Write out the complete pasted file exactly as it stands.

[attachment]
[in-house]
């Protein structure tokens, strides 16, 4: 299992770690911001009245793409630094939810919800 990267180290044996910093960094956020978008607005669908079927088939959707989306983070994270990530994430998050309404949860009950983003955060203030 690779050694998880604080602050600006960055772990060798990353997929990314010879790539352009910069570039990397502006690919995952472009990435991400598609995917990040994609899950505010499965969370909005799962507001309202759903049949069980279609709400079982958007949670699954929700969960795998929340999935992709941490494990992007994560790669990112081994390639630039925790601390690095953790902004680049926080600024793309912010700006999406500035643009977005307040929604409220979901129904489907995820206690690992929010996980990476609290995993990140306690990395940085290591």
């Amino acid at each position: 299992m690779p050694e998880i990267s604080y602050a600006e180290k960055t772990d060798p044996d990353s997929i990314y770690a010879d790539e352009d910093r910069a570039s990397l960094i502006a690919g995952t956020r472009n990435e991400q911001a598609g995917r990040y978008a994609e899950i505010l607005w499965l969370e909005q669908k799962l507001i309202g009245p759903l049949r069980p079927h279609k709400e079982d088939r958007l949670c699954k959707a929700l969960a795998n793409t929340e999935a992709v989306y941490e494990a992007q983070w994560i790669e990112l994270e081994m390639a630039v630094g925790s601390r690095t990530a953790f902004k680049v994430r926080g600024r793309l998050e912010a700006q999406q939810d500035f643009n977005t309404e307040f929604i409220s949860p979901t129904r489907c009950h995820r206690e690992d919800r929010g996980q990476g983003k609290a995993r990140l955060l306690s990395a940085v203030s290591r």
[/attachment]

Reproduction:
[in-house]
């Protein structure tokens, strides 16, 4: 299992770690911001009245793409630094939810919800 990267180290044996910093960094956020978008607005669908079927088939959707989306983070994270990530994430998050309404949860009950983003955060203030 690779050694998880604080602050600006960055772990060798990353997929990314010879790539352009910069570039990397502006690919995952472009990435991400598609995917990040994609899950505010499965969370909005799962507001309202759903049949069980279609709400079982958007949670699954929700969960795998929340999935992709941490494990992007994560790669990112081994390639630039925790601390690095953790902004680049926080600024793309912010700006999406500035643009977005307040929604409220979901129904489907995820206690690992929010996980990476609290995993990140306690990395940085290591």
């Amino acid at each position: 299992m690779p050694e998880i990267s604080y602050a600006e180290k960055t772990d060798p044996d990353s997929i990314y770690a010879d790539e352009d910093r910069a570039s990397l960094i502006a690919g995952t956020r472009n990435e991400q911001a598609g995917r990040y978008a994609e899950i505010l607005w499965l969370e909005q669908k799962l507001i309202g009245p759903l049949r069980p079927h279609k709400e079982d088939r958007l949670c699954k959707a929700l969960a795998n793409t929340e999935a992709v989306y941490e494990a992007q983070w994560i790669e990112l994270e081994m390639a630039v630094g925790s601390r690095t990530a953790f902004k680049v994430r926080g600024r793309l998050e912010a700006q999406q939810d500035f643009n977005t309404e307040f929604i409220s949860p979901t129904r489907c009950h995820r206690e690992d919800r929010g996980q990476g983003k609290a995993r990140l955060l306690s990395a940085v203030s290591r």